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The Feast of All Saints

4.5 out of 5 stars 157 customer reviews

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(Oct 18, 2005)
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Editorial Reviews

SET IN NINETEENTH-CENTURY NEW ORLEANS, THE STORY DEPICTS THE GENS DE COULEUR LIBRE, OR THE FREE PEOPLE OF COLOUR, A DAZZLING YET DAMNED CLASS CAUGHT BETWEEN THE WORLD OF WHITE PRIVILEGE AND BLACK OPPRESSION.

Special Features

None.

Product Details

  • Actors: Peter Gallagher, Gloria Reuben, Jennifer Beals, Ossie Davis, Ruby Dee
  • Format: Multiple Formats, Closed-captioned, Color, NTSC
  • Language: English
  • Region: Region 1 (U.S. and Canada only. Read more about DVD formats.)
  • Aspect Ratio: 1.33:1
  • Number of discs: 2
  • Rated: R (Restricted)
  • Studio: Showtime
  • DVD Release Date: October 18, 2005
  • Run Time: 212 minutes
  • Average Customer Review: 4.5 out of 5 stars  See all reviews (157 customer reviews)
  • ASIN: B0000A5A11
  • Amazon Best Sellers Rank: #20,770 in Movies & TV (See Top 100 in Movies & TV)
  • Learn more about "The Feast of All Saints" on IMDb

Customer Reviews

Top Customer Reviews

By A Customer on November 21, 2003
Format: DVD
i [tried] to read this book, but couldn't get past the first 250 pages or so. while it was fascinating to read and i found the characters intriguing, i didn't have the TIME to sit down and read it through: the pacing was entirely too slow. so, i put it down and promised myself to 'come back to it,' wishing SOMEONE would adapt it to film so that i could have time for the actual STORY.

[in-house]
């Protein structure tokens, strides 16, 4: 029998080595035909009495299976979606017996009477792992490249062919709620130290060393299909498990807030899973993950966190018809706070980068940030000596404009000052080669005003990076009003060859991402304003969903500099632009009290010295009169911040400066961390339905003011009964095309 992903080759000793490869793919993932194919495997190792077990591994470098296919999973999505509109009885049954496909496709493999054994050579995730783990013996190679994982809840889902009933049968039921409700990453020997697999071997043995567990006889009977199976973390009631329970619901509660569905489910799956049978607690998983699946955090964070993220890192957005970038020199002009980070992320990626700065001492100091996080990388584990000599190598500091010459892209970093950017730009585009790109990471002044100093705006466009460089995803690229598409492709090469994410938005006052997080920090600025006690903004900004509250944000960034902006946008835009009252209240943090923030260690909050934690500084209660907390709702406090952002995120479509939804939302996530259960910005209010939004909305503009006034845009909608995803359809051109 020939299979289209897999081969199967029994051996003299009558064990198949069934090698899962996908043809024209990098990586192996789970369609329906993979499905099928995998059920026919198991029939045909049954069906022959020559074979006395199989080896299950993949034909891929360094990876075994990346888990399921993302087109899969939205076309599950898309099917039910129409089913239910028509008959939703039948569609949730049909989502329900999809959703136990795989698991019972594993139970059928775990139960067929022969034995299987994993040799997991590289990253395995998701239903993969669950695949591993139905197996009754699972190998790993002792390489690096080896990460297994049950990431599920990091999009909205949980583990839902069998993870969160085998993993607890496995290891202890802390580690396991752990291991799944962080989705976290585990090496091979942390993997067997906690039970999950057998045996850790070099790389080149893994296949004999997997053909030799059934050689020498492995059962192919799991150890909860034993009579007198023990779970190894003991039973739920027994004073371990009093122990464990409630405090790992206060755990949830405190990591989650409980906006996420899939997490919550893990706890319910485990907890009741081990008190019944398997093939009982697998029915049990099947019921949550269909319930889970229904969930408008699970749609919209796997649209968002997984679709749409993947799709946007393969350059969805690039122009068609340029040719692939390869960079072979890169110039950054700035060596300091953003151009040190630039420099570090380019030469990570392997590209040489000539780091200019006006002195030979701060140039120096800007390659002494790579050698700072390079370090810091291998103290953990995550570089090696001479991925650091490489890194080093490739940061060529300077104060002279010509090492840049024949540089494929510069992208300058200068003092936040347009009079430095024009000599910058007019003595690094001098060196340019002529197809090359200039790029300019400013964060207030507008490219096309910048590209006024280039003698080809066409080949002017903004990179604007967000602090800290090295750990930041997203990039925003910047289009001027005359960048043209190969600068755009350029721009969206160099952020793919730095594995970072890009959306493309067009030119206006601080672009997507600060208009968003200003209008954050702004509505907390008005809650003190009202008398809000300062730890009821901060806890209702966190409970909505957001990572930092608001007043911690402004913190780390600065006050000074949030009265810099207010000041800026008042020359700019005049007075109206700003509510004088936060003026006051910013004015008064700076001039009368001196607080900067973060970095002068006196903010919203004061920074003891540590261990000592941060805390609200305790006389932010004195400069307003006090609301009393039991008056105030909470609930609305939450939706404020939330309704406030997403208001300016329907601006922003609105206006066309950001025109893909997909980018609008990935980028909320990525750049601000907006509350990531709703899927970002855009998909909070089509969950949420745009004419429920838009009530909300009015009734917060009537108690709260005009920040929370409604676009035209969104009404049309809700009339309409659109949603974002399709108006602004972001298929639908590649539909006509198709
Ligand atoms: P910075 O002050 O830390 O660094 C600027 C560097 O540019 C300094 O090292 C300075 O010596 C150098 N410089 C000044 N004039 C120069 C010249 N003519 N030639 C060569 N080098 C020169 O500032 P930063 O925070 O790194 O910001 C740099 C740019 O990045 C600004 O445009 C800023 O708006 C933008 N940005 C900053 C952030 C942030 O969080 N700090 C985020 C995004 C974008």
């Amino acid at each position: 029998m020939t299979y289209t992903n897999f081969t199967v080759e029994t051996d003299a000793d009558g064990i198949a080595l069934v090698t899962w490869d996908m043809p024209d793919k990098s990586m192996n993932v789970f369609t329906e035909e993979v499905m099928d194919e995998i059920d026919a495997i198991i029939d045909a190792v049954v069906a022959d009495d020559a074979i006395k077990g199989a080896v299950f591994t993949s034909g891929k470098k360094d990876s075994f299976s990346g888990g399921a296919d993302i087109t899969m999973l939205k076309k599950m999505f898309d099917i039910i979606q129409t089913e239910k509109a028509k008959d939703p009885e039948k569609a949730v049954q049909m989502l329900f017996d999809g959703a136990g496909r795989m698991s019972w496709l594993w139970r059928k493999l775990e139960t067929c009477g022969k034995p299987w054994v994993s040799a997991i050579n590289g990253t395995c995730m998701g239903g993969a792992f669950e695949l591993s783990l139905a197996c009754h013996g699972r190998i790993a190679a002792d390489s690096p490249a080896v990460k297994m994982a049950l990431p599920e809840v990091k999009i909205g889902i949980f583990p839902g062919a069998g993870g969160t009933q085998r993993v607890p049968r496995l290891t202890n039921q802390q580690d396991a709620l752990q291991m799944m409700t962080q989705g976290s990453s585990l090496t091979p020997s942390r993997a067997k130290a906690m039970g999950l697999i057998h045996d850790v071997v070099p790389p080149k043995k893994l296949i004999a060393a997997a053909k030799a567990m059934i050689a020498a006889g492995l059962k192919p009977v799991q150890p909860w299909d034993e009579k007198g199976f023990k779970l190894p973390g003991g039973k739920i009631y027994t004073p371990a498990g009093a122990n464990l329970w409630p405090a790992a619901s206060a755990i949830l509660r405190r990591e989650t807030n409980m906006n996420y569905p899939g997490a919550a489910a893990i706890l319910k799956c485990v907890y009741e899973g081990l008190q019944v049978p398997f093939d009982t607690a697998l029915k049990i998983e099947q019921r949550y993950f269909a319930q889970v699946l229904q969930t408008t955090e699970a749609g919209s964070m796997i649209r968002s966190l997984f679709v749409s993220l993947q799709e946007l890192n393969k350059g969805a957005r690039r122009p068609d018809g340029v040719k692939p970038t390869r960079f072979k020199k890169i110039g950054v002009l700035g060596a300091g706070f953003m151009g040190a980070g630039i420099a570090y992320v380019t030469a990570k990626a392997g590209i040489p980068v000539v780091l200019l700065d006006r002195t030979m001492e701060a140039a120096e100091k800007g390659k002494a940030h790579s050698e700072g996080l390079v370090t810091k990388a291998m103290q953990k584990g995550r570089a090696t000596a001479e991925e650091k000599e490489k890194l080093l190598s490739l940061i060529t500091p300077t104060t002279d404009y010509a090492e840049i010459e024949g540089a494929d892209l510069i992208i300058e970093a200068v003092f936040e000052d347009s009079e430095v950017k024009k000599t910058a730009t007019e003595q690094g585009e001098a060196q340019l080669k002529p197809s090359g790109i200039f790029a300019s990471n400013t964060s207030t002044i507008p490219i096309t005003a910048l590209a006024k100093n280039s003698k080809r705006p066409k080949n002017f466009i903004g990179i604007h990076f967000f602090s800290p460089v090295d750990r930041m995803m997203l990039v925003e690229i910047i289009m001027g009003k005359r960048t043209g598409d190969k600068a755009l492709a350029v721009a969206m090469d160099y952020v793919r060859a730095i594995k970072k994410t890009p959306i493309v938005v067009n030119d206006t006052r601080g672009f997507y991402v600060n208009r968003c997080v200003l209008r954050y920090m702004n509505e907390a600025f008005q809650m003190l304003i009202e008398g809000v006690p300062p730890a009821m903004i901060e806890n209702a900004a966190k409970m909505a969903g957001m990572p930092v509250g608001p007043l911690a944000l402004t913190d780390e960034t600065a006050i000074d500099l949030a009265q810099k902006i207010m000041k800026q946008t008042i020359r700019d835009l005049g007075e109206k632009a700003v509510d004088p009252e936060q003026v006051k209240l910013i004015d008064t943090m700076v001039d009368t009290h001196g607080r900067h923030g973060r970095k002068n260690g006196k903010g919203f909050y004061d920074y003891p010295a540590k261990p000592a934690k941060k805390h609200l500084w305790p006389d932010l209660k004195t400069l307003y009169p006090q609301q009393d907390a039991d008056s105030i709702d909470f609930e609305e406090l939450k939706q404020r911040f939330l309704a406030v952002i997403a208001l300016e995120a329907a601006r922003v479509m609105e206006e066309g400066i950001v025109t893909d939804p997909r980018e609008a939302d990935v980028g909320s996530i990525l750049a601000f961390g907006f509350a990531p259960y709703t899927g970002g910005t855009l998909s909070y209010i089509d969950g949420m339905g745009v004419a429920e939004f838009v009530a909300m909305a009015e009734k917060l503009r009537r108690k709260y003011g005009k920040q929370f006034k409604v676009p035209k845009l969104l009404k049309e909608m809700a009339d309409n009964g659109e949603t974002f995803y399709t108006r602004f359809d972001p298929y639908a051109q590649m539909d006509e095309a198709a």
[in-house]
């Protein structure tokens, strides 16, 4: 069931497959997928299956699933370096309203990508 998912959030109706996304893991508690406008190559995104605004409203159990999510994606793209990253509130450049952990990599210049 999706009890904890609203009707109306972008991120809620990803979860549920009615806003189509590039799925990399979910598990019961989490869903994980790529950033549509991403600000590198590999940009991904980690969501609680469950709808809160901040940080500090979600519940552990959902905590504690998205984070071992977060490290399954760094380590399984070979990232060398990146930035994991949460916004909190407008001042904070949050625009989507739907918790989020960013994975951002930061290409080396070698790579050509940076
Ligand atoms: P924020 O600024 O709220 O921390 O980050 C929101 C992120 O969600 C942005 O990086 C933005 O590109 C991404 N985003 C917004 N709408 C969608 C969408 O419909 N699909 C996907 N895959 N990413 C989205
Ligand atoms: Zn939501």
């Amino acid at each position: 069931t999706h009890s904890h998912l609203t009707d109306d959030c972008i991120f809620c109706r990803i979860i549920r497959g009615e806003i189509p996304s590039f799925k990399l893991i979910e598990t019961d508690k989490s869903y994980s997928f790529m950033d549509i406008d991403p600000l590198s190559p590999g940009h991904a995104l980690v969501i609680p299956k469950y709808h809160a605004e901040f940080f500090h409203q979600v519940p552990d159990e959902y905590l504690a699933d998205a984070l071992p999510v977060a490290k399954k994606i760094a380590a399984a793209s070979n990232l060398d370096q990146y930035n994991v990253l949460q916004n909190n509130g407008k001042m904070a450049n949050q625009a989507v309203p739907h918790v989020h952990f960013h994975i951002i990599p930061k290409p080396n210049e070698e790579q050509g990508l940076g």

i was thrilled when i discovered this dvd at the local blockbuster.
the film, which outlines the lives of one french-creole-haitian family in louisiana who--by a series of questionable and irreversible decisions made through generations--enjoyed the privilege of being part of the 18,000-strong community of those both black and free in early-1800's louisiana, is paced WONDERFULLY.
i found that the film adaptation was true to what i'd read in the book and the characters, except for anna bella who i thought would look more african, were just as i had imagined them in my mind. this is def. the best book-to-film I'VE ever seen. the movie was beautiful to look at and of altogether intriguing subject matter. I WAS NOT DISAPPOINTED. on the contrary, because it was a made-for-tv movie, i was expecting quality far LESS than that which i actually saw. the relationships between the characters were believable, as was the plot of the film. it's about 3 1/2 to 4 hours long, but it certainly didn't feel that way. in fact, i was disappointed when it ended.
the acting was great (the accents, less so). and my goodness, the cast read like a who's who in black hollywood. forest whitaker, pam grier, jasmine guy, ruby dee, ozzie davis, james earl jones, eartha kitt, goodness...the list goes on.
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Format: DVD
I had an interest in this story both as a woman of color and as an Anne Rice fan. After reading this book about 6 years ago, I became very passionate about it being made into a film. When I heard finally that they were going make the film and how perfectly they cast the roles I became obsessed with seeing it. Yesterday when I finally saw it (I did not have Showtime when it came out), I felt they rushed it like a bad pornography. We learned too early in the film what Lisette's relationship to Marcel was or why Richard needed Marcel to "be a brother" to Anna Bella. They definitely did not capture the importance of Christophe to the entire society .I personally felt that they only needed the talented James Earl Jones at the very end and perhaps in the beginning.